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For devotees of both Dyer and self-help books, an inspirational account of the essence of the man behind Your Erroneous...

A self-help guru’s reflections on how he became who he is.

Self-empowerment is one key to success in life, and nowhere is this more evident than in Dyer's (21 Days to Master Success and Inner Peace, 2012, etc.) rich unfolding of his life stories. From some of his earliest childhood memories in the early 1940s to the present, Dyer takes readers on a nearly year-by-year trip through the events in his life that led him to write more than 40 books and undertake other projects related to self-development. Each action, he writes, often directed by a divine force, put him one step further on the path of becoming the man he knew he was meant to become. For years, he questioned the people and books influencing him, but he continued to follow an inner knowledge that connected him spiritually and emotionally to the world around him. Dyer writes, "It no longer takes years for me to have this insight—everything and everyone are connected to each other and to the Tao or the universal one mind from which all things originate and return." Dyer addresses the fears and setbacks that he encountered along the way, including the need to find his absentee father, whose abandonment filled Dyer with anger for years. Only at his gravesite was the author able to forgive the man and "[cleanse his] soul of the toxicity that living with internal rage brings." Every emotional experience was another pivot point for Dyer, and from them, he produced his best-selling books, audiotapes and lectures. The author’s reflections on the twists and turns of his authentic life reveal the power inherent in each of us to have the same joyful existence, though many of his pronouncements may be too far out there for many readers—e.g., “There is no time; 1968 and 2018 are all one, even though our body-mind sees them as separated by 50 years.”

For devotees of both Dyer and self-help books, an inspirational account of the essence of the man behind Your Erroneous Zones and other self-help titles.

Pub Date: Feb. 25, 2014

ISBN: 978-1-4019-4403-2

Page Count: 400

Publisher: Hay House

Review Posted Online: Dec. 13, 2013

Kirkus Reviews Issue: Jan. 1, 2014

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The author's youthfulness helps to assure the inevitable comparison with the Anne Frank diary although over and above the...

Elie Wiesel spent his early years in a small Transylvanian town as one of four children. 

He was the only one of the family to survive what Francois Maurois, in his introduction, calls the "human holocaust" of the persecution of the Jews, which began with the restrictions, the singularization of the yellow star, the enclosure within the ghetto, and went on to the mass deportations to the ovens of Auschwitz and Buchenwald. There are unforgettable and horrifying scenes here in this spare and sombre memoir of this experience of the hanging of a child, of his first farewell with his father who leaves him an inheritance of a knife and a spoon, and of his last goodbye at Buchenwald his father's corpse is already cold let alone the long months of survival under unconscionable conditions.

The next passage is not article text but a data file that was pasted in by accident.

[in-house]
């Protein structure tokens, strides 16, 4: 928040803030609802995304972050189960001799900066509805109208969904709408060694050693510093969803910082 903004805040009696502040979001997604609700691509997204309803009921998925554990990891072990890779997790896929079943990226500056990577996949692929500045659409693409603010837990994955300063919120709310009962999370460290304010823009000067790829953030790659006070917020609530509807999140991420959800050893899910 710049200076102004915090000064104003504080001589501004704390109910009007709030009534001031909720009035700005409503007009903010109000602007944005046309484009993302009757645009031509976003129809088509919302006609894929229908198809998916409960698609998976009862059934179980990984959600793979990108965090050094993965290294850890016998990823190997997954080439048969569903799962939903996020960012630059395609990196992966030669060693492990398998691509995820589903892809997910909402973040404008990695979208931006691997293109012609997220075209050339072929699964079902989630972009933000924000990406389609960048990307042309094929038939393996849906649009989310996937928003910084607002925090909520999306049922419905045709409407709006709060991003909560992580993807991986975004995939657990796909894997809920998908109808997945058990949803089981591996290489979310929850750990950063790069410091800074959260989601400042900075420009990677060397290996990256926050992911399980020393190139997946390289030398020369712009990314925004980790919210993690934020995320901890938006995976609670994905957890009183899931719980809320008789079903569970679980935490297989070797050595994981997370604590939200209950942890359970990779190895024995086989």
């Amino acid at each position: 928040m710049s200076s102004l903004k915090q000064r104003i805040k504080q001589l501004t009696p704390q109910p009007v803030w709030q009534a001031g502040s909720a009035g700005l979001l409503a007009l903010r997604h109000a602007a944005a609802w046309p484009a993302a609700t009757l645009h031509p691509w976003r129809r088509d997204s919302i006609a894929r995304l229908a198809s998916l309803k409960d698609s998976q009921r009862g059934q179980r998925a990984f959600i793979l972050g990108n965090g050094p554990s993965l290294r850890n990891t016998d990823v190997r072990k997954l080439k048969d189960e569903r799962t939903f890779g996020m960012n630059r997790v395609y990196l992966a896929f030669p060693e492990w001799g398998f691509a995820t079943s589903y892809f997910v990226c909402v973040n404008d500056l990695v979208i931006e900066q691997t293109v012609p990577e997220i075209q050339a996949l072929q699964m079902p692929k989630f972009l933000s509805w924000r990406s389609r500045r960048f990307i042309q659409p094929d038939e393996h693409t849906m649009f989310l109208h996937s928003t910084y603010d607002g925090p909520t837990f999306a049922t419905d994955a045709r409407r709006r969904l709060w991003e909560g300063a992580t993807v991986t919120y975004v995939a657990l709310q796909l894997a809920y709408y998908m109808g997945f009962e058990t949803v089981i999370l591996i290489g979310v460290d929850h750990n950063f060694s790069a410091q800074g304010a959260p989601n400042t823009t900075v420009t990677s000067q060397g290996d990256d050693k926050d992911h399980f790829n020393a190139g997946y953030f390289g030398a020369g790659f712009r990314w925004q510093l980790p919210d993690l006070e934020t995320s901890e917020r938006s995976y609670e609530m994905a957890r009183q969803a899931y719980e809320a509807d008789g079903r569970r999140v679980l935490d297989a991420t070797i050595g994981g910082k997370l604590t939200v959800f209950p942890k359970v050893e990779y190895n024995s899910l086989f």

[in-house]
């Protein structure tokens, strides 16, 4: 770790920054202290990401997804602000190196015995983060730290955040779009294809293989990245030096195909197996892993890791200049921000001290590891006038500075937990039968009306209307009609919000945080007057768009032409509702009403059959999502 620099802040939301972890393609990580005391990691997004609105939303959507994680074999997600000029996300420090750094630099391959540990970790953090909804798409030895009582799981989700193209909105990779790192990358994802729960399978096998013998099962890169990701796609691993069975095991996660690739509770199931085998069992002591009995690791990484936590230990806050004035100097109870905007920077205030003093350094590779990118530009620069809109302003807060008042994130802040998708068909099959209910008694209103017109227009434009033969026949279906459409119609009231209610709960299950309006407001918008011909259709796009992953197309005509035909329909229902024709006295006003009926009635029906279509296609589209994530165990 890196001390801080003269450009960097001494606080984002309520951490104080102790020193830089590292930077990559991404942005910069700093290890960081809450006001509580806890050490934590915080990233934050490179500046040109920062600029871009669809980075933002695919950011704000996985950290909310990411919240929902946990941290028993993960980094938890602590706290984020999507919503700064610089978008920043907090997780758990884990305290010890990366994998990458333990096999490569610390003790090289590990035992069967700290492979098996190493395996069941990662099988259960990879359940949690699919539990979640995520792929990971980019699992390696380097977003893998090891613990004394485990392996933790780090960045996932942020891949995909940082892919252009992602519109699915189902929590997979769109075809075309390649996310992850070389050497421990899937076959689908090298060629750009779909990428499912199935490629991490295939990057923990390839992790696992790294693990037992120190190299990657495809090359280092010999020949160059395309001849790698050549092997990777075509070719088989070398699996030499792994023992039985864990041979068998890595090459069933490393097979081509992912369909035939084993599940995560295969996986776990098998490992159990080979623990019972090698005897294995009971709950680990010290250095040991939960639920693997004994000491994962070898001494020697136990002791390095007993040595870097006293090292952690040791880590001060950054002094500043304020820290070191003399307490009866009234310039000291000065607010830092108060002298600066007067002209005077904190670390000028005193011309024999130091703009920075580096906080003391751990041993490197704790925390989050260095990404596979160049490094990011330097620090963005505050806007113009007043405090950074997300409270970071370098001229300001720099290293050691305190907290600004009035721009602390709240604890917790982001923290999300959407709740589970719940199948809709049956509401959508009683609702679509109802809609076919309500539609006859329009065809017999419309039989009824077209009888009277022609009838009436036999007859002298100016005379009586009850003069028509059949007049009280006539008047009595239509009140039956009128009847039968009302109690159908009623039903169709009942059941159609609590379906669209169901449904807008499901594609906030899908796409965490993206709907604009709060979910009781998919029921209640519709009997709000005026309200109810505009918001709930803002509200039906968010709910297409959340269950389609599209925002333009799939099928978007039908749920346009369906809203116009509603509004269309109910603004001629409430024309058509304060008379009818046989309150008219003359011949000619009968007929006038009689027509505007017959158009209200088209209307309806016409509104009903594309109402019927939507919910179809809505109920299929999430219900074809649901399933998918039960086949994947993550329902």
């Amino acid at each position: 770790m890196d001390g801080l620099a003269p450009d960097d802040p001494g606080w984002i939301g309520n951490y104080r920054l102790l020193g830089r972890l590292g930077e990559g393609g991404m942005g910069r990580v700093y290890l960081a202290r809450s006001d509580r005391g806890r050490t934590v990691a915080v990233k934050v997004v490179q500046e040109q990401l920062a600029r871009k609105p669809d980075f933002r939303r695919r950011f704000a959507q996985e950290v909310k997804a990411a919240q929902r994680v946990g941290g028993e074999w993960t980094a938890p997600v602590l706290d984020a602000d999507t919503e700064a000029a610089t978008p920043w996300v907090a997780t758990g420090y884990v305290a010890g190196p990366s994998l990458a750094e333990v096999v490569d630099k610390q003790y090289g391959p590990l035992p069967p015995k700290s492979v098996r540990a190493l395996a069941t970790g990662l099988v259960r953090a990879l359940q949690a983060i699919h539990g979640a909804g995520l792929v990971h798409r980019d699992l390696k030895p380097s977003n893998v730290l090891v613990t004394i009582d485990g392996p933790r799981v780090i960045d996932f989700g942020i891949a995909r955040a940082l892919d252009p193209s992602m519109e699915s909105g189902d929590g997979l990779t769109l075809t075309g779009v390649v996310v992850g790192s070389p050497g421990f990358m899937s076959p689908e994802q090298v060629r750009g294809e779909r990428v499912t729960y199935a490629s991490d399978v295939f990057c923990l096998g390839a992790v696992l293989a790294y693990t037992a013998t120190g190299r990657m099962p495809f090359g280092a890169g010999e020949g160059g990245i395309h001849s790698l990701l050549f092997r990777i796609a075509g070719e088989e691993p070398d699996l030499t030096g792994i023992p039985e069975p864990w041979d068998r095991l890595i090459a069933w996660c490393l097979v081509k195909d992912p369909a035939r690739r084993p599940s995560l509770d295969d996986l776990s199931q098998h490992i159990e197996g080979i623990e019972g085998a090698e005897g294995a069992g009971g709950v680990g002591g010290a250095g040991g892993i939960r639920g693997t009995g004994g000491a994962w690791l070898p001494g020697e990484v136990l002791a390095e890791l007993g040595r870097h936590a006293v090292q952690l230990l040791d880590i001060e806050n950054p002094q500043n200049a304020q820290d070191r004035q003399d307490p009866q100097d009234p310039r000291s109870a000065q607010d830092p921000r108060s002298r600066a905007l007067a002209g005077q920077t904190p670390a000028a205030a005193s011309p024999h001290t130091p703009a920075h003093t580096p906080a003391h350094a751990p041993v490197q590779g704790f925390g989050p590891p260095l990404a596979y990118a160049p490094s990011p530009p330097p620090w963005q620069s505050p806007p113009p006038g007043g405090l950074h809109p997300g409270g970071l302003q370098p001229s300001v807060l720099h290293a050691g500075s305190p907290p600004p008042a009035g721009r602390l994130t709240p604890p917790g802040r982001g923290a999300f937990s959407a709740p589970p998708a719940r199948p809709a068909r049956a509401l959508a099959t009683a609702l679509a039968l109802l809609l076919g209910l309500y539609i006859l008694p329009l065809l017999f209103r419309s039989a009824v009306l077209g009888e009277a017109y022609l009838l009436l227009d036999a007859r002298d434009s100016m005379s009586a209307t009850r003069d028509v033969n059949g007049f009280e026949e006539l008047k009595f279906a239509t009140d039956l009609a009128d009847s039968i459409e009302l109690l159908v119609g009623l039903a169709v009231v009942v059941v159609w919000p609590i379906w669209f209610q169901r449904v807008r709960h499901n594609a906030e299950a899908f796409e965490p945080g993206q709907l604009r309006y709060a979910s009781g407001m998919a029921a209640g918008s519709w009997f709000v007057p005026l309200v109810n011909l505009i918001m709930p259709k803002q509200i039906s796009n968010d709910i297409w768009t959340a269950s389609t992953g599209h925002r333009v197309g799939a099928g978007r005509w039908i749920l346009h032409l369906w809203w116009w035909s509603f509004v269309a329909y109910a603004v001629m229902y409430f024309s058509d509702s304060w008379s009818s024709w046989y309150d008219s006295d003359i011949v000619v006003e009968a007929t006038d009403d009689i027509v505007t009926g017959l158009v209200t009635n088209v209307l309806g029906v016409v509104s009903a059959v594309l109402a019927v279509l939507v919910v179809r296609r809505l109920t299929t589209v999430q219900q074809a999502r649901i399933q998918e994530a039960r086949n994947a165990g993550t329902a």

The author's youthfulness helps to assure the inevitable comparison with the Anne Frank diary although over and above the sphere of suffering shared, and in this case extended to the death march itself, there is no spiritual or emotional legacy here to offset any reader reluctance.

Pub Date: Jan. 16, 2006

ISBN: 0374500010

Page Count: 120

Publisher: Hill & Wang

Review Posted Online: Oct. 7, 2011

Kirkus Reviews Issue: Jan. 15, 2006

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Well-told and admonitory.

Young-rags-to-mature-riches memoir by broker and motivational speaker Gardner.

Born and raised in the Milwaukee ghetto, the author pulled himself up from considerable disadvantage. He was fatherless, and his adored mother wasn’t always around; once, as a child, he spied her at a family funeral accompanied by a prison guard. When beautiful, evanescent Moms was there, Chris also had to deal with Freddie “I ain’t your goddamn daddy!” Triplett, one of the meanest stepfathers in recent literature. Chris did “the dozens” with the homies, boosted a bit and in the course of youthful adventure was raped. His heroes were Miles Davis, James Brown and Muhammad Ali. Meanwhile, at the behest of Moms, he developed a fondness for reading. He joined the Navy and became a medic (preparing badass Marines for proctology), and a proficient lab technician. Moving up in San Francisco, married and then divorced, he sold medical supplies. He was recruited as a trainee at Dean Witter just around the time he became a homeless single father. All his belongings in a shopping cart, Gardner sometimes slept with his young son at the office (apparently undiscovered by the night cleaning crew). The two also frequently bedded down in a public restroom. After Gardner’s talents were finally appreciated by the firm of Bear Stearns, his American Dream became real. He got the cool duds, hot car and fine ladies so coveted from afar back in the day. He even had a meeting with Nelson Mandela. Through it all, he remained a prideful parent. His own no-daddy blues are gone now.

Well-told and admonitory.

Pub Date: June 1, 2006

ISBN: 0-06-074486-3

Page Count: 320

Publisher: Amistad/HarperCollins

Review Posted Online: May 19, 2010

Kirkus Reviews Issue: March 15, 2006

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